• Warning: Spoilers
    This was a personal project for John Wayne, with the intention of boosting patriotism with the unrest over Vietnam. There will be spoilers ahead:

    This show is part history lesson (some of that history being flawed) and part variety show. It's also all flag-waving patriotism. It's also interesting to note just how many of the stars in the show had shows airing on NBC, which broadcast this in 1970.

    Some of the material here is hopelessly dated and/or of marginal quality. Some of it is still quite impressive, even after 45 years. The show starts with a jokey take on Peter Minuet and the island of Manhattan, with Michael Landon and Dan Blocker trading often pained yucks in a comedy routine John Wayne horns in on-something Wayne does frequently in here. The first of the in-jokes about Wayne comes here as well.

    There's a musical number by the Doodletown Pipers, which is a portion of the Declaration of Independence set to music and sung. It's actually not too bad, Glen Campbell, Roy Clarke, Johnny Cash and Leslie Uggams have musical numbers which hold up well and there's a musical presentation of the building of the transcontinental railroad which doesn't hold up at all.

    A lot of the other parts here are little more than set pieces for the performers, with Jack Benny, Bob Hope, Red Skelton, Dean Martin, Rowan and Martin and Ann-Margret all essentially playing themselves in segments and with John Wayne suiting up and riding a horse in a segment on western ghost towns.

    Then there are the performances, where stars actually have some acting to do, playing parts. Some of these are very good, like Bing Crosby playing Mark Twain and Roscoe Lee Browne playing Frederick Douglass in a conversation essentially taken from their own words and Lucille Ball as the Statue of Liberty. Some are okay, like brothers David and Rick Nelson as two soldiers fighting on opposite sides in the American Civil War and Greg Morris essentially given a cameo as Crispus Attucks, with one line and the other four dead in the Boston Massacre unknowns.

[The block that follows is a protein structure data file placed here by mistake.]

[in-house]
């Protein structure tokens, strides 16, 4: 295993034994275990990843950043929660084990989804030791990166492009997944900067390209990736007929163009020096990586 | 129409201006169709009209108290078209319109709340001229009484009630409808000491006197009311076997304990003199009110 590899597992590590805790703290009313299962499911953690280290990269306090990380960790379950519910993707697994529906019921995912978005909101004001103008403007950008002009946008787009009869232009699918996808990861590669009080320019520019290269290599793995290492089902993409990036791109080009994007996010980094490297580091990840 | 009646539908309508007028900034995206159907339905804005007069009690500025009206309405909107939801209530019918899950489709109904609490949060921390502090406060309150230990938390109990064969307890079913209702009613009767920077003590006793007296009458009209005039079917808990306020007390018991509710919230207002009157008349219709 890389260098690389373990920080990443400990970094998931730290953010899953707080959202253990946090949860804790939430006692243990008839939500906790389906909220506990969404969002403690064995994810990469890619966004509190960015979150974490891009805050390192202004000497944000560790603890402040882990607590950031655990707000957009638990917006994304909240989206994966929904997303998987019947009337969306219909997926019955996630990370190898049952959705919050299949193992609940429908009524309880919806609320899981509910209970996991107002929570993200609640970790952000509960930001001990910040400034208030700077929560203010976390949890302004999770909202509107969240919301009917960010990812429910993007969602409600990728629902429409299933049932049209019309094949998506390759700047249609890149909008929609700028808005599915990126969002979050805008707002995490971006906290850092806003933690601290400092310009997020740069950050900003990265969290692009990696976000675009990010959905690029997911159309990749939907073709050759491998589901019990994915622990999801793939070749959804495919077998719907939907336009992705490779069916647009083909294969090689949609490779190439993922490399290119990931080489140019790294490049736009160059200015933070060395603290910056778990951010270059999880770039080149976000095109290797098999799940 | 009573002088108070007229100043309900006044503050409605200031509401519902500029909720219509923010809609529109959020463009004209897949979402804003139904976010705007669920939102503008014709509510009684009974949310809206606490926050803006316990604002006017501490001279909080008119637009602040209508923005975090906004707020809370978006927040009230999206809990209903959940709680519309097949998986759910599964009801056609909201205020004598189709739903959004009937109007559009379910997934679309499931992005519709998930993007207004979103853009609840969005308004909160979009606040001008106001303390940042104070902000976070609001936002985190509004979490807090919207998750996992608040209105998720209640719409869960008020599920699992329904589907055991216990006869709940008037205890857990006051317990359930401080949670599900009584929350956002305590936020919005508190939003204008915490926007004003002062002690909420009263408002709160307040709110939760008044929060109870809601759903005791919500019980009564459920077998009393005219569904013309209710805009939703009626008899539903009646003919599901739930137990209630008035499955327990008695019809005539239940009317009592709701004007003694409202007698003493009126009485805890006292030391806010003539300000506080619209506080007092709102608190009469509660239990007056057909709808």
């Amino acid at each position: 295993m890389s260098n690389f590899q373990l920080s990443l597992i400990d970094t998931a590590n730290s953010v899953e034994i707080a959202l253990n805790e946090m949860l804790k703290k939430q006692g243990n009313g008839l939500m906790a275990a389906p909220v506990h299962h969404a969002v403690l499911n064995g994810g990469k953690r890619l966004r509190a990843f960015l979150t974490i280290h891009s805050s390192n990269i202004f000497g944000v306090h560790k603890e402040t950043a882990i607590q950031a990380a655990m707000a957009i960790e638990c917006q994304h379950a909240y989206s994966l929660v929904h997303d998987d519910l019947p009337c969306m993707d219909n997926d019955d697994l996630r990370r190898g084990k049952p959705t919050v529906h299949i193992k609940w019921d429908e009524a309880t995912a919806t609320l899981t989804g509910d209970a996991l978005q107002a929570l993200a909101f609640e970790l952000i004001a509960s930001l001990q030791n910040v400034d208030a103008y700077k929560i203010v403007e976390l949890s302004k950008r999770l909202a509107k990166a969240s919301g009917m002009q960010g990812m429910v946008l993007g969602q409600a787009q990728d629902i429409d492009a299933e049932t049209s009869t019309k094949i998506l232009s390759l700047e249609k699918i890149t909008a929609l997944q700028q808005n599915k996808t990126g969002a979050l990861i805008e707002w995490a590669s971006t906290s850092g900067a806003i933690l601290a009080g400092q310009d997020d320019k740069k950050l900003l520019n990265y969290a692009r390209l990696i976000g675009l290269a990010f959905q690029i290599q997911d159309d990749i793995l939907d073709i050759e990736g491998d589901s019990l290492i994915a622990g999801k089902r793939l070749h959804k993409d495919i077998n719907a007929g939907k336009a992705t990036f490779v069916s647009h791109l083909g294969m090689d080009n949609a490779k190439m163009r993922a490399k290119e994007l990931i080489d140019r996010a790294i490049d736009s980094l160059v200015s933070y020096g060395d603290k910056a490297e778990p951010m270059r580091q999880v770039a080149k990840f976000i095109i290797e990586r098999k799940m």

There are two performance segments which are head scratchers. The first has a quartet of actors playing Washington and three of his cabinet which seems to serve only as a lead in to Jack Benny's turn as Jack Benny. The second is a pioneer family (Dennis Weaver and Celeste Holm) which is an obvious and strained scene serving to show some things it presents with a heavy hand. It doesn't really work.

    Overall, the show is a decent time capsule. It's on DVD for a reasonable price. Woth watching once if you like the performers.
  • Warning: Spoilers
    Who doesn't love the USA? I do! Who doesn't love John Wayne? I do! Who wouldn't love John Wayne in a show about the USA? Well, me. This show is as bad as you might imagine it to be. Unbelievably awful corn-ball humor. Cringingly sexist punch lines. Cliché writing. Actors sleeping-walking through their lines. I would have given it a 1 but I added a point for the true talent displayed by Roy Clark and Johnny Cash and Leslie Uggams and another point for the attractive sets and props. Otherwise this show isn't even so bad it's good. It's just bad. It seems some of the reviews have a lot of sentimental feelings about this show from having seen it when they were very young and I'll give them that, value as nostalgia. But I think someone watching it for the first time in the year 2010 is in for a bad time.